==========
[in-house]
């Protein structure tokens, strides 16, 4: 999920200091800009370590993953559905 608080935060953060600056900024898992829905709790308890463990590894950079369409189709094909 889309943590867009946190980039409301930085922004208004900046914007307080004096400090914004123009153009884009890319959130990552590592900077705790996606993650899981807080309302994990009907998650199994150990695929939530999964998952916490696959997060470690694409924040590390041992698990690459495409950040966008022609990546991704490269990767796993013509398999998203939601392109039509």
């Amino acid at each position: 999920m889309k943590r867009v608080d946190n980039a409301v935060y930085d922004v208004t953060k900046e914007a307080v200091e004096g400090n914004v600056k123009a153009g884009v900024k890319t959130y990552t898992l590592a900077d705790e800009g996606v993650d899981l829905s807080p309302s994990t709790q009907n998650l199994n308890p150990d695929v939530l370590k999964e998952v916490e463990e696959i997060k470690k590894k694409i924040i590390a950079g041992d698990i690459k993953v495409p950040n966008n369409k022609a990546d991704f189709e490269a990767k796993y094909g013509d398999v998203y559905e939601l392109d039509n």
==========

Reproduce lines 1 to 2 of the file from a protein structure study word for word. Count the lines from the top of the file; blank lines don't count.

[in-house]
């Protein structure tokens, strides 16, 4: 999920200091800009370590993953559905 608080935060953060600056900024898992829905709790308890463990590894950079369409189709094909 889309943590867009946190980039409301930085922004208004900046914007307080004096400090914004123009153009884009890319959130990552590592900077705790996606993650899981807080309302994990009907998650199994150990695929939530999964998952916490696959997060470690694409924040590390041992698990690459495409950040966008022609990546991704490269990767796993013509398999998203939601392109039509």